|1)  1.2 x 10^4932 is not a valid IEEE 754 number

Should have said 1.0 x ......  But, of course, what I meant was
3.5 x -4932   approaching the smallest, not largest extended number

|2)  if the number you gave were valid, your expression would
|    always evaluate to TRUE

See above

|3)  frac(x)=0.0 is faster, simpler, and returns TRUE if and only if
|    the internal representation of the number contains no fractional part
|    (which presumably is what the questioner wanted)

That depends!  is (1/n)n a whole number?

If you answer yes, then try the code that follows.  If you answer no,
your definition is a bit narrower than mine.

Phil

var
t:extended;
i:integer;

begin
for i:=1 to 1000 do
begin
t:=1/i;
t:=t*i;
if  frac(t)<>0.0 then
begin
writeln('Error on ',i);
end;
end;
end.

|.

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## Re:Checking for a whole number

In article <Ro1S2.913\$R93.11...@newsfeed.slurp.net>,

##### Quote
pgra...@dy{*word*193}.net wrote:

> |In article <tWIR2.1124\$4I2.6...@newsfeed.slurp.net>,
> |  pgra...@dy{*word*193}.net wrote:
> |> netn...@altavista.net wrote:
> |>
> |> |Checking for the existence of a decimal point won't work if you want to
> |> |consider 13.0 or 1.3e1 to be "whole" numbers.  In that case, given a
> |> |floating-point variable x,  the expression (frac(x)=0.0) will return TRUE
if
> |> |x is a "whole" number and FALSE if it is not.
> |>
> |> Or, perhaps you should use (abs(frac(x))< 1.2 x 10^4932

> |not.

> Some days, it just doesn't pay to get out of bed.

> |1)  1.2 x 10^4932 is not a valid IEEE 754 number

> Should have said 1.0 x ......

or rather 1.18973149535723E+4932  (approximately)

##### Quote
> But, of course, what I meant was
> 3.5 x -4932   approaching the smallest, not largest extended number

Phil,

the problem with your suggestion is that you have given no theoretical
foundation for it.

why 3.5e-4932? why pick this arbitrary value?

why not 3.36210314311209e-4932, the smallest normal number?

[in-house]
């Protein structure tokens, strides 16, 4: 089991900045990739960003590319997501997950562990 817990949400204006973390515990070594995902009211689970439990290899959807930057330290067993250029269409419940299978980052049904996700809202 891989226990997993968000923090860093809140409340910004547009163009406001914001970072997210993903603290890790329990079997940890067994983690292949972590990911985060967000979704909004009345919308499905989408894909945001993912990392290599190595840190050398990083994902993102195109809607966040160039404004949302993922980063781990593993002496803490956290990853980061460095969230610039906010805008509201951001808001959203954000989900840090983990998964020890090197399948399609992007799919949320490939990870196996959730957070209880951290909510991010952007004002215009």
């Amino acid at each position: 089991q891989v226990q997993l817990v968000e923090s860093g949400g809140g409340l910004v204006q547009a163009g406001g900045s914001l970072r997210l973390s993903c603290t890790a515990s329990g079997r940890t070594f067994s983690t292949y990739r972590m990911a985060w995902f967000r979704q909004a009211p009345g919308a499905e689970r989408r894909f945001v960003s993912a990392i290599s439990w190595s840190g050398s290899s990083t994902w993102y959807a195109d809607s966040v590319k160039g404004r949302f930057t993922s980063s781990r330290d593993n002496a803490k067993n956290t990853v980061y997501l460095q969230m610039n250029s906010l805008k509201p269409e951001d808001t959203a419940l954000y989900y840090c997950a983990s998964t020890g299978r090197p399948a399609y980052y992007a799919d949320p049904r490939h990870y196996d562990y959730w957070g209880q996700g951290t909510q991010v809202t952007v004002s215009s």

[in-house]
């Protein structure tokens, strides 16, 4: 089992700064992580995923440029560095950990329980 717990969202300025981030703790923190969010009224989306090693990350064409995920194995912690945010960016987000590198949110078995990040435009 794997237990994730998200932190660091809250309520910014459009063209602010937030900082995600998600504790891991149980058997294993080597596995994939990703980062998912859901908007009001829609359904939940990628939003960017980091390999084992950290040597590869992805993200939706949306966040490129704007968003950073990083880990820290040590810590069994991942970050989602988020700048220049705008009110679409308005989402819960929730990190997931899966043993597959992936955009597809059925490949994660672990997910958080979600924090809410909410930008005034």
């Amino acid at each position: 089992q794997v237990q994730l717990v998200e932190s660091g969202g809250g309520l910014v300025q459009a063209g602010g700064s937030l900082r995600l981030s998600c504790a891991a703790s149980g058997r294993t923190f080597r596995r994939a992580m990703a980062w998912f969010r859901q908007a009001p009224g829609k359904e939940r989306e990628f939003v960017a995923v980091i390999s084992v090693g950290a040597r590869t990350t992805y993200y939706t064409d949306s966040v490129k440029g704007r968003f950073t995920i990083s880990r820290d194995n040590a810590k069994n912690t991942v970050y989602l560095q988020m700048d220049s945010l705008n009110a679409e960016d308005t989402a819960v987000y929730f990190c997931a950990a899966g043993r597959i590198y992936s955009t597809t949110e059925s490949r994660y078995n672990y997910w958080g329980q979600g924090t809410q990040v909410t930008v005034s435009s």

why not 3.36210314311208e-4932, the largest denormal number?

why not 1.0e-4933 or 1.0e-4934 or 1.0e-4935 etc?

##### Quote

> |2)  if the number you gave were valid, your expression would
> |    always evaluate to TRUE

> See above

> |3)  frac(x)=0.0 is faster, simpler, and returns TRUE if and only if
> |    the internal representation of the number contains no fractional part
> |    (which presumably is what the questioner wanted)

> That depends!

The statement as worded is unambiguously true in all cases:
frac(x)=0.0 returns TRUE if and only if the internal representation of the
number contains no fractional part.  See the modification to your example
program below to illustrate this.

##### Quote
> is (1/n)n a whole number?

analytically, yes (for n>0).  numerically, not always.
(t/41.0)*41.0 for example does not yield a "whole number" (no fractional part)
for IEEE 754 80-bit extended floats.

##### Quote

> If you answer yes, then try the code that follows.  If you answer no,
> your definition is a bit narrower than mine.

What is your definition, if not that a whole number has no fractional part?

- Show quoted text -

##### Quote

> Phil

> var
>   t:extended;
>   i:integer;

> begin
>   for i:=1 to 1000 do
>   begin
>      t:=1/i;
>      t:=t*i;
>      if  frac(t)<>0.0 then
>      begin
>         writeln('Error on ',i);
>      end;
>   end;
> end.

Try this modification to your program and you will see
what is really happening:

var
t:extended;
i:integer;

begin
for i:=1 to 1000 do
begin
t:=1/i;
t:=t*i;
writeln('i=',i:4,' (t-1.0)=',t-1.0,'  whole number? ',frac(t)=0);
end;
end.

.

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## Re:Checking for a whole number

##### Quote
netn...@altavista.net wrote:

|The statement as worded is unambiguously true in all cases:
|frac(x)=0.0 returns TRUE if and only if the internal representation of the
|number contains no fractional part.  See the modification to your example
|program below to illustrate this.

|> is (1/n)n a whole number?

|analytically, yes (for n>0).  numerically, not always.
|(t/41.0)*41.0 for example does not yield a "whole number" (no fractional part)
|for IEEE 754 80-bit extended floats.

But the reason it doesn't yield a whole number is because of
limitations in the process.  Just because the hardware cannot compute
the result correctly does not change the fact that (1/41)*41 IS 1.

My cheap desk calculator says the result is 0.9999982  Does that make
it so?

|What is your definition, if not that a whole number has no fractional part?

Has no fractional part within the limits of the process!

|Try this modification to your program and you will see
|what is really happening:

|var
|t:extended;
|i:integer;

|begin
| for i:=1 to 1000 do
|   begin
|     t:=1/i;
|     t:=t*i;
|     writeln('i=',i:4,' (t-1.0)=',t-1.0,'  whole number? ',frac(t)=0);
|   end;
|end.

Because this code yields:

i=  41 (t-1.0)=-5.42101086242752E-0020  whole number? FALSE

This means that (1/41)*41 does not equal 1?  Not in my book.

Phil

## Re:Checking for a whole number

In article <3MmS2.2397\$R93.22...@newsfeed.slurp.net>,

##### Quote
pgra...@dy{*word*193}.net wrote:
> netn...@altavista.net wrote:

> |The statement as worded is unambiguously true in all cases:
> |frac(x)=0.0 returns TRUE if and only if the internal representation of the
> |number contains no fractional part.  See the modification to your example
> |program below to illustrate this.

> |> is (1/n)n a whole number?